White kōji arose as a mutation from black kōji. It produces a crisp tasting shōchū.
Yellow kōji is the type of kōji mold originally used to produce sake. It produces a vibrant shōchū.
- What role does yeast play in shōchū production?
- Yeast feeds off glucose to produce alcohol.
The glucose that the yeast feeds off is broken down from the starch in the raw ingredients by enzymes produced by the kōji.
- Is the rice used for shōchū the same as the rice used for sushi?
- Yes. Several varieties of rice are used to produce shōchū, one of which is the kind of rice used for sushi.
- What are Satsuma-imo (Satsuma sweet potatoes)?
- The sweet potato is a plant of the genus Ipomoea and the family Convolvulaceae.
It is a vegetable with a long history, having been cultivated since at least 2,000 BC. During a famine in the Edo period (1603–1868,) Satsuma Domain (modern day Kagoshima Prefecture) had few casualties due to starvation than other areas thanks to the local sweet potato crop. This powerful vitality and nutritional value gained attention, and sweet potato cultivation gradually spread to the rest of Japan. It is said that there are around 40 varieties cultivated in Japan and somewhere in the region of 4,000 varieties cultivated around the world.
- What is Kogane Sengan?
- Kogane Sengan is a variety of sweet potato so named because of its golden (kogane) color and the fact that it is possible to harvest 3,750 kg (sengan in traditional units of measurement) per quarter acre. Kogane Sengan is a high quality sweet potato that contains a lot of starch and is also nice to eat. It is widely used as a raw ingredient of shōchū, and produces a full flavored spirit.
- What kind of water do you use to make shōchū?
- The water used to make our shōchū is 100% natural water. Accounting for around 70% to 80% of shōchū by volume, water is an important element in determining the flavor of the final product.
- Does the quality of a shōchū depend on the quality of the sweet potatoes used as raw ingredients?
- Yes. The quality of the raw ingredients can significantly affect the final quality of the shōchū. To make a high quality shōchū, everything from the quality of the kōji to the fermentation process and distillation and storage processes must be carefully managed.
How to drink shōchū/Matching shōchū with food
- On the rocks
- Shōchū can be enjoyed by pouring over ice. Selecting the biggest ice cubes you can find will make sure that the ice melts slowly, which makes for a more consistent taste.
- With water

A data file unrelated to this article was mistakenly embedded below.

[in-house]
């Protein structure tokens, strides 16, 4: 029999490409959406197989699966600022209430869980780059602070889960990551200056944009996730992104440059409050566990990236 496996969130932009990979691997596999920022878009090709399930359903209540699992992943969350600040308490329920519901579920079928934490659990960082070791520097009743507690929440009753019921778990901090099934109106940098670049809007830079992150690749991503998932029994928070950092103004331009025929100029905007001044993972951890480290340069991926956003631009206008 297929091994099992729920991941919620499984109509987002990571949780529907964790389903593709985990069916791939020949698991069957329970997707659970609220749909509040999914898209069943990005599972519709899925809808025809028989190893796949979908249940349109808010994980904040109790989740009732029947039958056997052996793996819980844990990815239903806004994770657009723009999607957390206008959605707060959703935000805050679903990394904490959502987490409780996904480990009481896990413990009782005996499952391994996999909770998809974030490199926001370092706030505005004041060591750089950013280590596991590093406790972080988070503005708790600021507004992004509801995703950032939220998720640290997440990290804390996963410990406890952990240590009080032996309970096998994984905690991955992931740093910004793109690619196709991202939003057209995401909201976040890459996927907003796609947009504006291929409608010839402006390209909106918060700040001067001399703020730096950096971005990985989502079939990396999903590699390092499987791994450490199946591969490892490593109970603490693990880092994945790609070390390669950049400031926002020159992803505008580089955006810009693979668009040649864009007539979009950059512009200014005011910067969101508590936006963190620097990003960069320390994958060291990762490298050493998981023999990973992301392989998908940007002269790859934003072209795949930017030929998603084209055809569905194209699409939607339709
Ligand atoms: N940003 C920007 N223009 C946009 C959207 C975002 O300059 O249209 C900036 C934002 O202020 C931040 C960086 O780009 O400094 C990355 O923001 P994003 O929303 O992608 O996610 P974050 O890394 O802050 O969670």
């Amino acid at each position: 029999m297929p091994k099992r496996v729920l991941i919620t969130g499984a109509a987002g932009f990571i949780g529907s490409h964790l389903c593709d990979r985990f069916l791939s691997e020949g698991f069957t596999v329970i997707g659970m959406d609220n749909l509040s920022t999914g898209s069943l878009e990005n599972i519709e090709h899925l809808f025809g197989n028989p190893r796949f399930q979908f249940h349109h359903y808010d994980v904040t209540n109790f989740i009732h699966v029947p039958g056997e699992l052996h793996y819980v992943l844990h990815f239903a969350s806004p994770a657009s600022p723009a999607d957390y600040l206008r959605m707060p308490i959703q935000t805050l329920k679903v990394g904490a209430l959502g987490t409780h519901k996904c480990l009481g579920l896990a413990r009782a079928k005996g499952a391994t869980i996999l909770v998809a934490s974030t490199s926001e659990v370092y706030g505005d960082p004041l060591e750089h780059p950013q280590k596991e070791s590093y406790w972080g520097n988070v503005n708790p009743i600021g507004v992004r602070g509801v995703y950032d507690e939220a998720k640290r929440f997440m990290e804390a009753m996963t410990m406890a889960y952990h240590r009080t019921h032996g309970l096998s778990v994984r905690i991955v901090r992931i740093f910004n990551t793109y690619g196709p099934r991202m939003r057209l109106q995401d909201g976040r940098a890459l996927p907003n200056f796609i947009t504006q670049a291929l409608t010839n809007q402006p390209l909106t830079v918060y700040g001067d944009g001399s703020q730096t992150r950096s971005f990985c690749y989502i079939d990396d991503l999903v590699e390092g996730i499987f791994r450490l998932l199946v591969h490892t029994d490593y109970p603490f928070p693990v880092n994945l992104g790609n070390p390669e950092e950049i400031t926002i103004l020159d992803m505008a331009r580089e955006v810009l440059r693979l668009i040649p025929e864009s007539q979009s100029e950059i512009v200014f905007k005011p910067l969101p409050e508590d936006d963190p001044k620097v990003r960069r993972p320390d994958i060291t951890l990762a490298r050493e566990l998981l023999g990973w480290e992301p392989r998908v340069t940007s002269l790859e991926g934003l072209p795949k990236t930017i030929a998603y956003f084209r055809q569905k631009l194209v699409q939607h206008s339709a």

- Shōchū can be enjoyed by mixing with water. Put some ice in a glass, pour in the shōchū, and add the water last. The golden rule is, “Shōchū first, water last.”
This is done so that the shōchū mixes well with the water so as to bring out its flavor.
- With hot water
- To drink shōchū with hot water, add the hot water to the glass first, and the shōchū last. This will ensure that the two liquids mix evenly due to the difference in temperature. The best ratio is six parts shōchū to four parts hot water.
- Naturally, it is also possible to enjoy shōchū on its own.
- Can you make cocktails with shōchū?
- As the traditional Japanese liqueur umeshu (plum liqueur) is made from shōchū, shōchū can also be used as a cocktail base. Try using shōchū in place of vodka or gin the next time you make cocktails. It is said to have a thrombolytic and relaxing effect.
- Is it true that shōchū tastes nicer mixed with hot water than on the rocks or mixed with cold water?
- Shōchū tastes different depending on how it is consumed, but mixing it with hot water brings out its aroma and tends to result in a fuller flavor, which can make it easier to distinguish between brands.
- How do you judge/taste shōchū?
- Shōchū is rated according to color, aroma, and taste.
Check the clarity and maturity of the spirit when poured into the glass. Cask-stored shōchū and well-matured premium shōchū has an amber hue.
Take a sniff and check to see if the character of the raw ingredients is evident and what kind of flavors are evoked. Aroma is rated in terms of sweetness, vibrancy, spiciness, mellowness, and so on. Different types of flavors are created depending on conditions such as the types of raw ingredients and differences in manufacturing processes.
Take a small sip and rate in terms of characteristics like body, sweetness, roundness, and finish (aftertaste).
- What foods do you eat with shōchū in Kagoshima?
- Traditional dishes from Kagoshima Prefecture include tonkotsu (pork broth), Satsuma-age (fried fishcakes), and pork shabu-shabu (pork hotpot). As many Kagoshima dishes feature strong flavors, the palate-cleansing freshness of shōchū is said to match such meals well. Unlike many spirits, shōchū is enjoyed during the meal.
- Does shōchū have a best before date?
- No. shōchū is a distilled liquor, so it has a high alcohol content and does not go bad. It therefore has no best before date.
- Does shōchū go bad once the bottle has been opened?
- There is very little chance that shōchū will deteriorate in quality if securely sealed. However, flavor compounds may fade over time, so it should be consumed soon after opening.
- How long can I store shōchū for?